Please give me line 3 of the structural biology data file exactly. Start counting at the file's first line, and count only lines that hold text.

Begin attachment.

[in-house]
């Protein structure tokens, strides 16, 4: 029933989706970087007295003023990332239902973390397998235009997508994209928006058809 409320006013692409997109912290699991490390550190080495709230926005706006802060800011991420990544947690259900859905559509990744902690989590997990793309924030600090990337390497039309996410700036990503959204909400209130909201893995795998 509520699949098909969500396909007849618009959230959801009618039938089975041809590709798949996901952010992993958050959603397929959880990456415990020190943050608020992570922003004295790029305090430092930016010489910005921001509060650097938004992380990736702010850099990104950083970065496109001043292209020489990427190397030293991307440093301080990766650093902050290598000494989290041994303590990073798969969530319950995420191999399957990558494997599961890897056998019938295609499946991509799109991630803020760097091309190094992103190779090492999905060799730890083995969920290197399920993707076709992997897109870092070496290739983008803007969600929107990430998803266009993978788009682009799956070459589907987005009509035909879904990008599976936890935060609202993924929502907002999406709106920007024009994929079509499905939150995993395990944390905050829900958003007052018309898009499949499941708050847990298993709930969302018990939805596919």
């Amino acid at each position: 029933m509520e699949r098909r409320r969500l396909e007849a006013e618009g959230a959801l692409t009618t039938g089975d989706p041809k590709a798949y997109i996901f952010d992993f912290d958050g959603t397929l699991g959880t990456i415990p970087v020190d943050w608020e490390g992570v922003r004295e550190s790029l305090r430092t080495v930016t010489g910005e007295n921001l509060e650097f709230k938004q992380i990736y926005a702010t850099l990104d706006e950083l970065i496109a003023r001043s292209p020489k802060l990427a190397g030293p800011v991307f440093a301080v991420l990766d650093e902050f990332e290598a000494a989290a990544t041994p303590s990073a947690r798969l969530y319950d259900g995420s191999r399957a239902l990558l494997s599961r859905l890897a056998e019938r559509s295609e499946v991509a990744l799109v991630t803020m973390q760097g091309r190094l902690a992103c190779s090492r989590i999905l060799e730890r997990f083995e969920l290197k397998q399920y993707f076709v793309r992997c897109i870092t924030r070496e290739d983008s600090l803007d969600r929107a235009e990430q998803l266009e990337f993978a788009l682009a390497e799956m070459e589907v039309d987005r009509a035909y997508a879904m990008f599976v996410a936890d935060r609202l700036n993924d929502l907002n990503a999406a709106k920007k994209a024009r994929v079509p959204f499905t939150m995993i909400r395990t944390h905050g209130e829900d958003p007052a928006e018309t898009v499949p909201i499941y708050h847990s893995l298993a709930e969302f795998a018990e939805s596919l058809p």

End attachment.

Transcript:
């Amino acid at each position: 029933m509520e699949r098909r409320r969500l396909e007849a006013e618009g959230a959801l692409t009618t039938g089975d989706p041809k590709a798949y997109i996901f952010d992993f912290d958050g959603t397929l699991g959880t990456i415990p970087v020190d943050w608020e490390g992570v922003r004295e550190s790029l305090r430092t080495v930016t010489g910005e007295n921001l509060e650097f709230k938004q992380i990736y926005a702010t850099l990104d706006e950083l970065i496109a003023r001043s292209p020489k802060l990427a190397g030293p800011v991307f440093a301080v991420l990766d650093e902050f990332e290598a000494a989290a990544t041994p303590s990073a947690r798969l969530y319950d259900g995420s191999r399957a239902l990558l494997s599961r859905l890897a056998e019938r559509s295609e499946v991509a990744l799109v991630t803020m973390q760097g091309r190094l902690a992103c190779s090492r989590i999905l060799e730890r997990f083995e969920l290197k397998q399920y993707f076709v793309r992997c897109i870092t924030r070496e290739d983008s600090l803007d969600r929107a235009e990430q998803l266009e990337f993978a788009l682009a390497e799956m070459e589907v039309d987005r009509a035909y997508a879904m990008f599976v996410a936890d935060r609202l700036n993924d929502l907002n990503a999406a709106k920007k994209a024009r994929v079509p959204f499905t939150m995993i909400r395990t944390h905050g209130e829900d958003p007052a928006e018309t898009v499949p909201i499941y708050h847990s893995l298993a709930e969302f795998a018990e939805s596919l058809p």